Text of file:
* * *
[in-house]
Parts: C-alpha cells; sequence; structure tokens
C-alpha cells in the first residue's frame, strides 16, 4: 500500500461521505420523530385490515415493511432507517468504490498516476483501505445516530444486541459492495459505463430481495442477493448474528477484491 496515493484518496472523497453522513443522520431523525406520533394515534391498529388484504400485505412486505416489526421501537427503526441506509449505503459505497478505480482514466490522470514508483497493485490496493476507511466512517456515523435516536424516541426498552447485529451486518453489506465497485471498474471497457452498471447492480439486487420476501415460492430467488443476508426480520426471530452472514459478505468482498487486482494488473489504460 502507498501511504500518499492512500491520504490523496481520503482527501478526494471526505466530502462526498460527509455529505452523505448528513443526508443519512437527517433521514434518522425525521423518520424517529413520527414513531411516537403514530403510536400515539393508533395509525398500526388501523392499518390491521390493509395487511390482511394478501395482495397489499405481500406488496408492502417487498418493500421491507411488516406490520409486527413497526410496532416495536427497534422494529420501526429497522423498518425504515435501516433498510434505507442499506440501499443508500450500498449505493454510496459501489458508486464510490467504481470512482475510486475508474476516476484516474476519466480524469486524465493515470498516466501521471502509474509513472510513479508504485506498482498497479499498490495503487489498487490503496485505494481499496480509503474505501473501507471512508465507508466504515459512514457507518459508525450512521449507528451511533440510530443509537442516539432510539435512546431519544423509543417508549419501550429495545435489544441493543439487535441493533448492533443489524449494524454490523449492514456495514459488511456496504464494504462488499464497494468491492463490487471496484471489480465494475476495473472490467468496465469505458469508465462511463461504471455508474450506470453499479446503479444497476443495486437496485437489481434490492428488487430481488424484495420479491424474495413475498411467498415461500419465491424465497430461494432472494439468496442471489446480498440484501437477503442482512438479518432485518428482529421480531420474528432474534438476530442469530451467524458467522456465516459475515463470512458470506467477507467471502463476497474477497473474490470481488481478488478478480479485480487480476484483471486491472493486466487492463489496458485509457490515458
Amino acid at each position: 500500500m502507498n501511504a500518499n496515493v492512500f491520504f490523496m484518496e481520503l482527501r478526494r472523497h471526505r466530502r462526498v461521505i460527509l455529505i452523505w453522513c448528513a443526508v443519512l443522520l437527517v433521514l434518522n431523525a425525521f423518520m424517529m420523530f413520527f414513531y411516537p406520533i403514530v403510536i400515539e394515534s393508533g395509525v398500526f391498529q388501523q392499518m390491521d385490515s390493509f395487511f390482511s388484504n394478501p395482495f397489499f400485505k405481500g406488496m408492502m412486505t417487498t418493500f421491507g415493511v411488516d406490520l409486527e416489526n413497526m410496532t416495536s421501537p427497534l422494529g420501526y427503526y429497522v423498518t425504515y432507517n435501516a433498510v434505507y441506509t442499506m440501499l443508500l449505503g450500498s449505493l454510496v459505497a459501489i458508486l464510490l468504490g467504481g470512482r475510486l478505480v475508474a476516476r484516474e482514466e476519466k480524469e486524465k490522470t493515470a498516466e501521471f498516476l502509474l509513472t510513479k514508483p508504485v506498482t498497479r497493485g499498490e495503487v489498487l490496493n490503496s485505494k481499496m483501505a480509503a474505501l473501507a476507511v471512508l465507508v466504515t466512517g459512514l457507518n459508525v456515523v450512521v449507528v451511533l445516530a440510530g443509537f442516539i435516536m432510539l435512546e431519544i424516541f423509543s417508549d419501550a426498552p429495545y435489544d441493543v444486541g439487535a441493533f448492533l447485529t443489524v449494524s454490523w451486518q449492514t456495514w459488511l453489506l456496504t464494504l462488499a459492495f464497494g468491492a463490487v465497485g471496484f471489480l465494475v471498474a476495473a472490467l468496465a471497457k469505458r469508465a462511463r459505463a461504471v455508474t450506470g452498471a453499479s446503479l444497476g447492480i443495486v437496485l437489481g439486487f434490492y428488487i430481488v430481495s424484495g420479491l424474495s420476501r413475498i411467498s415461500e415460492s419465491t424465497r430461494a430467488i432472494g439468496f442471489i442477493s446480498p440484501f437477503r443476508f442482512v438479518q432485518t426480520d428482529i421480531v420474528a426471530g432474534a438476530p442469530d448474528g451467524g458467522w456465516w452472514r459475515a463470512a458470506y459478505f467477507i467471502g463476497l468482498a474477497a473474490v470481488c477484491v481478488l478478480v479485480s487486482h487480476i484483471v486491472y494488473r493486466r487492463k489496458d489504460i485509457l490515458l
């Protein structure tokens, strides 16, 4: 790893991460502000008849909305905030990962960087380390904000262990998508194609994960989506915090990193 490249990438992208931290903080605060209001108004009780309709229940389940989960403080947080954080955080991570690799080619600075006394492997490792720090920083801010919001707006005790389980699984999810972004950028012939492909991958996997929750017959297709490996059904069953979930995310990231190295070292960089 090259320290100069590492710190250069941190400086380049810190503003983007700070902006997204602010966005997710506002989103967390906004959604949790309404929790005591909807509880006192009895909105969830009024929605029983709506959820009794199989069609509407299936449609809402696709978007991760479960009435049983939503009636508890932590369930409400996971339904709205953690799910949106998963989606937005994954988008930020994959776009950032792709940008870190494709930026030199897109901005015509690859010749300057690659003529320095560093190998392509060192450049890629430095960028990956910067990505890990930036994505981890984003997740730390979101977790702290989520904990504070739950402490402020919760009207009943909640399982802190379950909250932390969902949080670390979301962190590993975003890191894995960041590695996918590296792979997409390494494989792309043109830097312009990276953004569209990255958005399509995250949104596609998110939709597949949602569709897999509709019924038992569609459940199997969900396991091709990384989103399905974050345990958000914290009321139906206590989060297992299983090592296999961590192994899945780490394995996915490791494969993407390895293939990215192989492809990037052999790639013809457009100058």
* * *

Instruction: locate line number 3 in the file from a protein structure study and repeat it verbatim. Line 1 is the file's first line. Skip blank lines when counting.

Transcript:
C-alpha cells in the first residue's frame, strides 16, 4: 500500500461521505420523530385490515415493511432507517468504490498516476483501505445516530444486541459492495459505463430481495442477493448474528477484491 496515493484518496472523497453522513443522520431523525406520533394515534391498529388484504400485505412486505416489526421501537427503526441506509449505503459505497478505480482514466490522470514508483497493485490496493476507511466512517456515523435516536424516541426498552447485529451486518453489506465497485471498474471497457452498471447492480439486487420476501415460492430467488443476508426480520426471530452472514459478505468482498487486482494488473489504460 502507498501511504500518499492512500491520504490523496481520503482527501478526494471526505466530502462526498460527509455529505452523505448528513443526508443519512437527517433521514434518522425525521423518520424517529413520527414513531411516537403514530403510536400515539393508533395509525398500526388501523392499518390491521390493509395487511390482511394478501395482495397489499405481500406488496408492502417487498418493500421491507411488516406490520409486527413497526410496532416495536427497534422494529420501526429497522423498518425504515435501516433498510434505507442499506440501499443508500450500498449505493454510496459501489458508486464510490467504481470512482475510486475508474476516476484516474476519466480524469486524465493515470498516466501521471502509474509513472510513479508504485506498482498497479499498490495503487489498487490503496485505494481499496480509503474505501473501507471512508465507508466504515459512514457507518459508525450512521449507528451511533440510530443509537442516539432510539435512546431519544423509543417508549419501550429495545435489544441493543439487535441493533448492533443489524449494524454490523449492514456495514459488511456496504464494504462488499464497494468491492463490487471496484471489480465494475476495473472490467468496465469505458469508465462511463461504471455508474450506470453499479446503479444497476443495486437496485437489481434490492428488487430481488424484495420479491424474495413475498411467498415461500419465491424465497430461494432472494439468496442471489446480498440484501437477503442482512438479518432485518428482529421480531420474528432474534438476530442469530451467524458467522456465516459475515463470512458470506467477507467471502463476497474477497473474490470481488481478488478478480479485480487480476484483471486491472493486466487492463489496458485509457490515458